The Playhouse (1921)
Artists use lies to tell the truth, while politicians use them to cover the truth up.
“One of the shots in the picture most frequently commended by critics occurs during John and Pearl’s journey down the river, when they decide to spend the night in a barn…John (Billy Chapin) awakens and, seeing Preacher (Robert Mitchum) riding in the distance, wearily comments, ‘Don’t he never sleep?’
Although it is often assumed that the shot is a special effects shot using Mitchum, it was actually accomplished on a sound stage with the use of forced perspective. The camera was set up in the barn behind Billy Chapin and focused out onto the sound stage. In the distance, Chapin’s stunt double, a dwarf dressed as Preacher, rode a small pony. The angle of the camera made it look as if Billy was gazing at a full-grown man riding in the distance.”
The Metropolitan Opera is reported to have commissioned a stage adaptation of Stephen Hawking’s bestselling science book, A Brief History of Time.
A young Stephen Hawking
This shows that it’s not just the great artists, the painters and composers and musicians, who have led remarkable and fascinating lives – science, in its own way, has just as much power to move and intrigue, and scientists have just as many great stories to tell.
Perhaps it was inevitable: David Lynch has designed a real-life Club Silencio, due to open on September 11.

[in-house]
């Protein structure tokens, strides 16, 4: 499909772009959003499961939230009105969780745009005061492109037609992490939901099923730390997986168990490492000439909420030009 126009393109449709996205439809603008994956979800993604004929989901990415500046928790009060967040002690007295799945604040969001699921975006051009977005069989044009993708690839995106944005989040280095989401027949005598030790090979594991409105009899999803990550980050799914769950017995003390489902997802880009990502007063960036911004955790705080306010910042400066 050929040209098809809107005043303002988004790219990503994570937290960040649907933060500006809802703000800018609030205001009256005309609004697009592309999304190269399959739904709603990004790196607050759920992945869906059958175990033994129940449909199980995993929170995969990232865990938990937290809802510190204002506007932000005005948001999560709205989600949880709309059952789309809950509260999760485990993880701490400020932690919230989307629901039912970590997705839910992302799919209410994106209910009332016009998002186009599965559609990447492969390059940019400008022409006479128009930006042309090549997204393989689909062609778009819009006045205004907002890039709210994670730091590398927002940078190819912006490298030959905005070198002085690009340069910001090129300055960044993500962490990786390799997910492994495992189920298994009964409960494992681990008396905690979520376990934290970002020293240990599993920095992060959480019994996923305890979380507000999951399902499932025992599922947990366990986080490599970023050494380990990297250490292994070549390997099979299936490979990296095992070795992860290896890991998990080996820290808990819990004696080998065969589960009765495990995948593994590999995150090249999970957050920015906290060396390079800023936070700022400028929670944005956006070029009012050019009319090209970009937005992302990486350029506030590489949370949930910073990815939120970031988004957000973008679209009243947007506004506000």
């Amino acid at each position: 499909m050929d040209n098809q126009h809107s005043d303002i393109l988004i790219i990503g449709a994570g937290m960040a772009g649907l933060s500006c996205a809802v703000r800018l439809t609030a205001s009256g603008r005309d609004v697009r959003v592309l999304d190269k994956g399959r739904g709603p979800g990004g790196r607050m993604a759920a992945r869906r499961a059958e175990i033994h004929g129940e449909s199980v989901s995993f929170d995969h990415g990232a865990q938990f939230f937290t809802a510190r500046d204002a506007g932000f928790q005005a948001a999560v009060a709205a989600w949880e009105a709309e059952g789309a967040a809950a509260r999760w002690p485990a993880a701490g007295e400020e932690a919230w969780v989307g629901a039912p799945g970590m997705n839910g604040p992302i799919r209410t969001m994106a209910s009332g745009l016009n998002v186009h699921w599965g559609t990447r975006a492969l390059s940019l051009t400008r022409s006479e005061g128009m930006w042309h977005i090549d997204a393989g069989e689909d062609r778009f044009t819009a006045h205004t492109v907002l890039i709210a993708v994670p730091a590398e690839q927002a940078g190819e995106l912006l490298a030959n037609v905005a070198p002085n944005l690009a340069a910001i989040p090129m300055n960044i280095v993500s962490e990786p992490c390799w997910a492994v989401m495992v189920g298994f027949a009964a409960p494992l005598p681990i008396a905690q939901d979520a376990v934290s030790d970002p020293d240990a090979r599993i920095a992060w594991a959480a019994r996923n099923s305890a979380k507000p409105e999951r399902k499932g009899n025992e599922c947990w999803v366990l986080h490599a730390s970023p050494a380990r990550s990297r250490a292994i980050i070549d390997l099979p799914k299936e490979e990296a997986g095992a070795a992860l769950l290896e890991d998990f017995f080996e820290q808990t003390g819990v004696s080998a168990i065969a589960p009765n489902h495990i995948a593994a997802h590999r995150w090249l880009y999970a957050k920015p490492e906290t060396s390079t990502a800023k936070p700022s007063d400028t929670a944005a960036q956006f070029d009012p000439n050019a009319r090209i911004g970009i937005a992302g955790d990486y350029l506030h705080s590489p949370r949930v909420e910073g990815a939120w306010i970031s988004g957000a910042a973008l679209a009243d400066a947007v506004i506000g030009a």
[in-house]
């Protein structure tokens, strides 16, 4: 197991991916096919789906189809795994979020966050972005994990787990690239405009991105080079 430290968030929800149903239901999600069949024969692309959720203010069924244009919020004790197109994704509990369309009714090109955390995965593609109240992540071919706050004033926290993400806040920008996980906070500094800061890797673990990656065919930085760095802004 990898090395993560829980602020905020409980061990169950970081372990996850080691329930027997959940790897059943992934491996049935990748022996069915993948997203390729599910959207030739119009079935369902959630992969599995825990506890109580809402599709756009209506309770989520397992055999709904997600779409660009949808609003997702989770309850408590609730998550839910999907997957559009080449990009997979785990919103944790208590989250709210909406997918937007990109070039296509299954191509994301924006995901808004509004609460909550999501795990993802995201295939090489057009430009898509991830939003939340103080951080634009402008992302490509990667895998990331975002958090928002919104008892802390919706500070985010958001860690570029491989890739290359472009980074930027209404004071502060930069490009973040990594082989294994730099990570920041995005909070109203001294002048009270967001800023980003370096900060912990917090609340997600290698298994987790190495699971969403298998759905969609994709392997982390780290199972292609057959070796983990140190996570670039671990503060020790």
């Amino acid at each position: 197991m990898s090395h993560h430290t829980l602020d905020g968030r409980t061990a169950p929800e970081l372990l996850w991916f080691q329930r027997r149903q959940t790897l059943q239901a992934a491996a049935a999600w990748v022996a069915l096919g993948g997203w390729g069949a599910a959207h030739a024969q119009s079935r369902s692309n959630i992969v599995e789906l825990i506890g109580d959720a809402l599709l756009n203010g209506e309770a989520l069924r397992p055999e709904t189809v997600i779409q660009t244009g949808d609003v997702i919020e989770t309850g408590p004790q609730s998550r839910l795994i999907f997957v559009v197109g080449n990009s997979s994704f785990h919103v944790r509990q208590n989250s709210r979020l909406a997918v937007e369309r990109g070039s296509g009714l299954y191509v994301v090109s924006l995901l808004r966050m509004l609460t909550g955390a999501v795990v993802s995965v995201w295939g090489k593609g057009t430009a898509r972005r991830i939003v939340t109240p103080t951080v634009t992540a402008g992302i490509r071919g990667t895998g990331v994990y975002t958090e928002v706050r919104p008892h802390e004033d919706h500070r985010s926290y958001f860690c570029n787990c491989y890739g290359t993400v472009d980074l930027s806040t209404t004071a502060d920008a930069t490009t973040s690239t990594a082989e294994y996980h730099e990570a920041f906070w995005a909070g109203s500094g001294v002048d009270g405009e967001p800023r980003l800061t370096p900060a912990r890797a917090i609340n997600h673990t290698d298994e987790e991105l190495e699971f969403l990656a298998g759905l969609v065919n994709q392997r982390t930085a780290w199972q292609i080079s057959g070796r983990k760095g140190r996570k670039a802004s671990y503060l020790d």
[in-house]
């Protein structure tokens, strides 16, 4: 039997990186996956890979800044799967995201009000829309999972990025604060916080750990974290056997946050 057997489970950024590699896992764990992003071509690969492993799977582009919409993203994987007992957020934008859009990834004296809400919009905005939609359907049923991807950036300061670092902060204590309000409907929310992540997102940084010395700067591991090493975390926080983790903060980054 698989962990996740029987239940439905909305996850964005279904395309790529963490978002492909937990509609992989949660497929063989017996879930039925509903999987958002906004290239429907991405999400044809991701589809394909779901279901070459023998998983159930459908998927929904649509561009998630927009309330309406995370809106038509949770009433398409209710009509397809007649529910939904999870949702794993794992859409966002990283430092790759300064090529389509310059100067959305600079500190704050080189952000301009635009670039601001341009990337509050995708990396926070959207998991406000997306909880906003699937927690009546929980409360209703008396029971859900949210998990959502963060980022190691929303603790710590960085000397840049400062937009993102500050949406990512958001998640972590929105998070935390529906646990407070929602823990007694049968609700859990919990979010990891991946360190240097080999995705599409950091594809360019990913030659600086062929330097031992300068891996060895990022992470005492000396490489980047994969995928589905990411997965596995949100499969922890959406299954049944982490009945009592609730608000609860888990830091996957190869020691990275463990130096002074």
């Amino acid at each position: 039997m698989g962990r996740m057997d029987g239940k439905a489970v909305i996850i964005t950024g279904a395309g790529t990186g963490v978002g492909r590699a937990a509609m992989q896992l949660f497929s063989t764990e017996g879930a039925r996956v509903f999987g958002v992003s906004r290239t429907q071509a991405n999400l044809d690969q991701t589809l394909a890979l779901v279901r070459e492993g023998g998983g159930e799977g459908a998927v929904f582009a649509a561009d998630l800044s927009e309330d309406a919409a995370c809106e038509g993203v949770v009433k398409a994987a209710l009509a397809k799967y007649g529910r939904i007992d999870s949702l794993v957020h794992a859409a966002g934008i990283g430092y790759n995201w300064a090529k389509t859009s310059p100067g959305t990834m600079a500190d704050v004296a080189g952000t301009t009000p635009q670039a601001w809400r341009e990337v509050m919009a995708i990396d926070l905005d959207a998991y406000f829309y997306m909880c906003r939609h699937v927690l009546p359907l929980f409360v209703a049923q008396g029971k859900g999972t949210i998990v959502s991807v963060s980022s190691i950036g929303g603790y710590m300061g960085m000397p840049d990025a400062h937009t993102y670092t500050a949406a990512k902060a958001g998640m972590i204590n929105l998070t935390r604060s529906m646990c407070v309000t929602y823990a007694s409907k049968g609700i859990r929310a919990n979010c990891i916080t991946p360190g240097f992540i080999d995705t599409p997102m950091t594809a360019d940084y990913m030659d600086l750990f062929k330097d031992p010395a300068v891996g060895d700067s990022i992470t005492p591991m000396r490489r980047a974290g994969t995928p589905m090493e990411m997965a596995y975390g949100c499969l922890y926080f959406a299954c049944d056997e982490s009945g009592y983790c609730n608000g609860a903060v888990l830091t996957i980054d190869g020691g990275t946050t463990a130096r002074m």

The hitherto fictional night-spot was the setting for a key scene in Lynch’s 2001 masterpiece Mulholland Drive, being a liminal, occult-charged zone wherein Naomi Watts and Laura Harring’s characters learn a little something about the art of illusion from a sinister, moustachioed compere, then experience emotional release witnessing Rebecca Del Rio’s breathtaking Spanish rendition of Roy Orbison’s ‘Crying’, before finding the blue key that will help unlock the secret of their confused identities (well, sort of). Part old-school cabaret, part metaphysical threshold, Silencio is a truly memorable construct – so what can we expect from its real-world incarnation?
Well, all we know at this stage is that will be located on the Rue Montmartre in Paris (unlike its fictional forebear, which was found down a windswept LA backstreet), and is set to house a concert hall, restaurant, library and cinema. Lynch himself has designed the club’s interior, telling the New York Times, “I enjoy how architecture and design create mood.”
Crosstalk between steel drum band rehearsal in one room and opera suicide scene in the next.